05 Sep 2022
05 Sep 2022
Status: this preprint is currently under review for the journal BG.

Quantifying land carbon cycle feedbacks under negative CO2 emissions

V. Rachel Chimuka1, Claude-Michel Nzotungicimpaye1,a, and Kirsten Zickfeld1 V. Rachel Chimuka et al.
  • 1Department of Geography, Simon Fraser University, Burnaby, BC, V5A 1S6, Canada
  • anow at: Department of Geography, Planning and Environment, University of Concordia, Montréal, QC, H3G 1M8, Canada

Abstract. Land and ocean carbon sinks play a major role in regulating atmospheric CO2 concentration and climate. However, their future efficiency depends on feedbacks in response to changes in atmospheric CO2 concentration and climate, namely the concentration-carbon and climate-carbon feedbacks. Since carbon dioxide removal is a key mitigation measure in emission scenarios consistent with global temperature goals in the Paris agreement, understanding carbon cycle feedbacks under negative CO2 emissions is essential. This study investigates land carbon cycle feedbacks under positive and negative CO2 emissions using an Earth system model driven with idealized scenarios of atmospheric CO2 increase and decrease, run in three modes. Our results show that the magnitude of carbon cycle feedbacks differs between the atmospheric CO2 ramp-up (positive emissions) and ramp-down (negative emissions) phases. These differences are likely largely due to climate system inertia: the response in the ramp-down phase represents the response to both the prior positive emissions and negative emissions. To isolate carbon cycle feedbacks under negative emissions and quantify these feedbacks more accurately, we propose a novel approach that uses zero emissions simulations to reduce this inertia. We find that the magnitudes of the concentration-carbon and climate-carbon feedbacks under negative emissions are larger in our novel approach than in the standard approach. This has two implications: using feedback parameters from the standard approach will (1) underestimate carbon release under negative emissions due to the concentration-carbon feedback, and (2) underestimate carbon gain due to the climate-carbon feedback. Given that the concentration-carbon feedback is the dominant feedback, quantifying carbon cycle feedbacks with the standard approach will result in the underestimation of carbon loss under negative emissions, thereby overestimating the effectiveness of negative emissions in drawing down CO2.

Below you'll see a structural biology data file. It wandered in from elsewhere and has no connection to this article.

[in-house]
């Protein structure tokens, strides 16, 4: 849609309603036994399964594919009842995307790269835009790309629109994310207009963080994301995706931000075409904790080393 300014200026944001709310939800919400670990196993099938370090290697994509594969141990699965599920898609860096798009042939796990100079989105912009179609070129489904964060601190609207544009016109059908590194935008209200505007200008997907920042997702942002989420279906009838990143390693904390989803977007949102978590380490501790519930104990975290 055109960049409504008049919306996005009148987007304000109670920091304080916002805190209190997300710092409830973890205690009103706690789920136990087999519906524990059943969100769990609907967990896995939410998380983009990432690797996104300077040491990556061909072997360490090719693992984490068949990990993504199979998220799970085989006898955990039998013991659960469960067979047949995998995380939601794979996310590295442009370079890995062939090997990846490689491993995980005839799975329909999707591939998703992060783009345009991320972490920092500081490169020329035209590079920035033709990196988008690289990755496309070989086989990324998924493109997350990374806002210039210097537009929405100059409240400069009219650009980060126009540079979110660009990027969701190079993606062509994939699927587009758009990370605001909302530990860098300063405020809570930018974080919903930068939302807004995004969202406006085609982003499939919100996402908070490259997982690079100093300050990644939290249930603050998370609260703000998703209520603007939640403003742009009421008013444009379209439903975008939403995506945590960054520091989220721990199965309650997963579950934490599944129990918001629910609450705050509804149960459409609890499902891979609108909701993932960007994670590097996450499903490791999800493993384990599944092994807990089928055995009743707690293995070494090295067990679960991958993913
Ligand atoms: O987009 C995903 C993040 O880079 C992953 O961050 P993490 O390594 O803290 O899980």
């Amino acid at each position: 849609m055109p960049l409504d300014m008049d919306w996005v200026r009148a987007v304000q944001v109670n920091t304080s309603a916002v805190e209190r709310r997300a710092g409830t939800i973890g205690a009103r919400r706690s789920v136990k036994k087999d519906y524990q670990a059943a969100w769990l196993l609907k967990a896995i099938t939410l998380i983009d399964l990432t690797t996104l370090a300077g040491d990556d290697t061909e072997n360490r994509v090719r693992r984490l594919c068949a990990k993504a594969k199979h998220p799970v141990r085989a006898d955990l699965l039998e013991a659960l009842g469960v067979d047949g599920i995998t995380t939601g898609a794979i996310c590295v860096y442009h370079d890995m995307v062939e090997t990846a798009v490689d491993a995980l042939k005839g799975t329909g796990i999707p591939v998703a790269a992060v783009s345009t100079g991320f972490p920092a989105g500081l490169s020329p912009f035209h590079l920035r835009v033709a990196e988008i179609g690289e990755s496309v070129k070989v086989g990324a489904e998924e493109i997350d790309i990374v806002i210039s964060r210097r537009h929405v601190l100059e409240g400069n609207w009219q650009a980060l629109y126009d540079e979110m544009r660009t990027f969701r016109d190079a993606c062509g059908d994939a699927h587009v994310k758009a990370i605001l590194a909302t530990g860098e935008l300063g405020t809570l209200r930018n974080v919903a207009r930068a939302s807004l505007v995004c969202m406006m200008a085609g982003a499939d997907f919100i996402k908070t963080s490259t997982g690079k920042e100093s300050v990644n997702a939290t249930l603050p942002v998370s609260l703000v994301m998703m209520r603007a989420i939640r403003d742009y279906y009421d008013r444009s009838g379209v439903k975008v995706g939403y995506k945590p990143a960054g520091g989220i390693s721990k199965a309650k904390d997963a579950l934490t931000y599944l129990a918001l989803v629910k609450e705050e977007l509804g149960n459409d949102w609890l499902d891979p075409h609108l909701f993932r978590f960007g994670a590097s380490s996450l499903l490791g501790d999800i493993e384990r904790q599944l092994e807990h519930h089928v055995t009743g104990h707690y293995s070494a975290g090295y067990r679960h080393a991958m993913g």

V. Rachel Chimuka et al.

Status: open (until 31 Oct 2022)

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V. Rachel Chimuka et al.

V. Rachel Chimuka et al.


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Short summary
Our findings suggest that carbon cycle feedbacks differ under increasing and decreasing atmospheric CO2 levels, and the sign and magnitude of the differences depends on the approach taken to quantify the feedbacks. Our study proposes a more accurate approach for quantifying carbon cycle feedbacks under decreasing CO2 levels and provides insights into the role of carbon cycle feedbacks in determining the effectiveness of carbon dioxide removal in reducing CO2 levels.